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ATM Networks: Concepts, Protocols, Applications (second edition): Rainer Handel, Manfred N Huber, Stefan Schroder, Addison Wesley, 1994. ISBN 0-201-42274-3.

There are probably as many books on Asynchronous Transfer Mode (ATM) and Broadband ISDN (Integrated Services Digital Network) as there are bytes in the ATM cell user payload. Some are highly specialized: Raif Onvural's "Asynchronous Transfer Mode Networks: Performance Issues" is representative of this genre. Handel, Huber, and Schroder's production falls into what I would consider the "general treatment of ATM" category. The first 3 chapters provide a crisp and well articulated overview of ATM and Broadband ISDN. Chapter 4 and early sections of Chapter 5 bog do down a bit in standards-ese and acronymania (it's ATM-azing how many acronyms one can squeeze into a 250-page book on a data link technology...), but I'd encourage you to read on. The authors provide a highly accurate and succinct description of ATM that will be useful for those who want to understand both general and user-network aspects of this technology.

The strength of the book lies in the latter sections of Chapter 5, where the authors describe the "higher layers and interworking of the [ATM] user plane". Here the authors do a fine job of explaining the roles of ATM as a bearer service for Frame Relay and SMDS, providing a much-needed accurate perspective of the relationship between these services and ATM. A concise description of ATM signaling is provided in chapter 6 (a minor criticism here is that the authors assume the reader is familiar with narrowband ISDN signalling). Chapter 7 is an excellent overview of ATM switching: again, succinct and highly readable, with good comparisons of different switching and networking techniques. I commend the authors for having done such a fine job of defining and comparing matrix switching against central memory switching, and multi-path networking against single-path (Banyan) networks. Chapters 8 and 9 describe ATM transmission networks and the evolution paths to a broadband ISDN environment, and chapters 10 and 11 cover miscellany: issues for voice over ATM, tariffing, telecommunications management networks, etc. While these are generally good chapters, the authors might have included descriptions of more recent trials or operational ATM networks, but this is again a minor criticism.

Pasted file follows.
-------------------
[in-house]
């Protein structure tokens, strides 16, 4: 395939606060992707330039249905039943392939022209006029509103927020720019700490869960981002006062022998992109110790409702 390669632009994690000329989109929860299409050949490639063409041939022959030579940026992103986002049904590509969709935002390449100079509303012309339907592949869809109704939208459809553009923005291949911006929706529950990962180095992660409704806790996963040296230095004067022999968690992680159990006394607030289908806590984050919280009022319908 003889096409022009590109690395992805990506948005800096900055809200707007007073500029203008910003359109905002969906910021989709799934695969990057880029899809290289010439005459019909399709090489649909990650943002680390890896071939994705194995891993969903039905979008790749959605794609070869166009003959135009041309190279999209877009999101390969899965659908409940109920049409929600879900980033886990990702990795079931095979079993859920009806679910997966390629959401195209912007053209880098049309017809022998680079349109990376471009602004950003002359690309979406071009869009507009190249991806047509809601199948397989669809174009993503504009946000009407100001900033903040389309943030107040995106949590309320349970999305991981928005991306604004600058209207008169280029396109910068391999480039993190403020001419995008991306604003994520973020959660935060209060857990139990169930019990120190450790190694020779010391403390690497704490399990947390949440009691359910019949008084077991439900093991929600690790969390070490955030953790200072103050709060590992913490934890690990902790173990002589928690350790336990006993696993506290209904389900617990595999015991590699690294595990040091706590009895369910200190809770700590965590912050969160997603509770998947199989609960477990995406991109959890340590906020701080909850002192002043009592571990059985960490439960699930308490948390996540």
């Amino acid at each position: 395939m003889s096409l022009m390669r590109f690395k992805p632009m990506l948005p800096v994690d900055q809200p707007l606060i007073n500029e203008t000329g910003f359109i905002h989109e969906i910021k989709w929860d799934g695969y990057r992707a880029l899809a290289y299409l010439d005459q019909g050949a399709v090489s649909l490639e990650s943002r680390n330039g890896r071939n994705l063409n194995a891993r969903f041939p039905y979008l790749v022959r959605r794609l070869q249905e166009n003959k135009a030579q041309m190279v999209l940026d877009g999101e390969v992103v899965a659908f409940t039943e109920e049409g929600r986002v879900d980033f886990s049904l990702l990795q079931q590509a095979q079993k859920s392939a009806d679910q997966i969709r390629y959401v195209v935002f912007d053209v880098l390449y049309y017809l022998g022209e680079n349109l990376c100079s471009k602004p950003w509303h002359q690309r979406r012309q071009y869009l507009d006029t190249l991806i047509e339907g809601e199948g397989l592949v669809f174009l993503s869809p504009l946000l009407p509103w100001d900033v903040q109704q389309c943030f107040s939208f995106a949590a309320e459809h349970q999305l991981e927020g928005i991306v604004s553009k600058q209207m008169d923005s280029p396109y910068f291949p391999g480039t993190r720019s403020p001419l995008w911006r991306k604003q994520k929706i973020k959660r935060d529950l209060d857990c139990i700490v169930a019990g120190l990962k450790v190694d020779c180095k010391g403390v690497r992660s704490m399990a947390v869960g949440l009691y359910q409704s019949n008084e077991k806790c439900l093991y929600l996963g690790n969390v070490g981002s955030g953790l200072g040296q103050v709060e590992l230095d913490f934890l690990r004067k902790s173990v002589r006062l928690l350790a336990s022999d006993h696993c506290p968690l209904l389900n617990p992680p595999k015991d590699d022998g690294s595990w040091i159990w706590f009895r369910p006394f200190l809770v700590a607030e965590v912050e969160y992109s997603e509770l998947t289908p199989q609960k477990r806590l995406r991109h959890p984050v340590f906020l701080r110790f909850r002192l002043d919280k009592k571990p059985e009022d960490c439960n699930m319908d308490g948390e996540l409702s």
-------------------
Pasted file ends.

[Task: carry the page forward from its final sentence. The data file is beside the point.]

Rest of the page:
In certain respects, there is little that distinguishes the material covered in this book from that covered in Martin DePrycker's popular and successful ATM Transfer Mode: Solution for Broadband ISDN (second edition, Ellis Horwood Ltd., 1993, ISBN 0-13-178542-7). Where the books indeed differ is in the level of presentation: whereas DePrycker's book is a highly analytical treatment of ATM, replete with nearly every mathematical formulae necessary to describe queueing and switching strategies associated with ATM, Handel, et. al., do a commendable job of presenting ATM in clean and concise fashion. For a technical book, it is "an easy read".

Having spent a good deal of time on both the computer communications and carrier network ends of the telecommunications spectrum, I would definitely place this book on the telephony networking shelf of my bookcase. The discussions of telephony issues - performance, operations, administration and management, quality of service, telephony transmission systems characteristics - are more detailed and elaborate than discussions about LANs and internetworking: the authors might consider local ATM, multiprotocol and routing operation over ATM in a future edition or revision.

Gratefully, however, the authors do not use X.25 as the lone example of data networking. For the presumed audience of Connexions, the middle chapters will prove to be the most informative and useful. If you are looking for a solid, sweeping introduction to ATM, this book is a good choice. It's also a good choice if you simply enjoy reading books that are extremely well-written: I find it simultaneously remarkable and disappointing that the authors, decidedly European, have a better grasp and respect for the English language than those for whom English is the native language.

-- reviewed by David M. Piscitello, Core Competence, Inc. dave@corecom.com

Reprinted with permission from ConneXions, Volume 9., Number 4, April 1995.

ConneXions-- The Interoperability Report is published monthly by: Interop Company, a division of SOFTBANK Expos.

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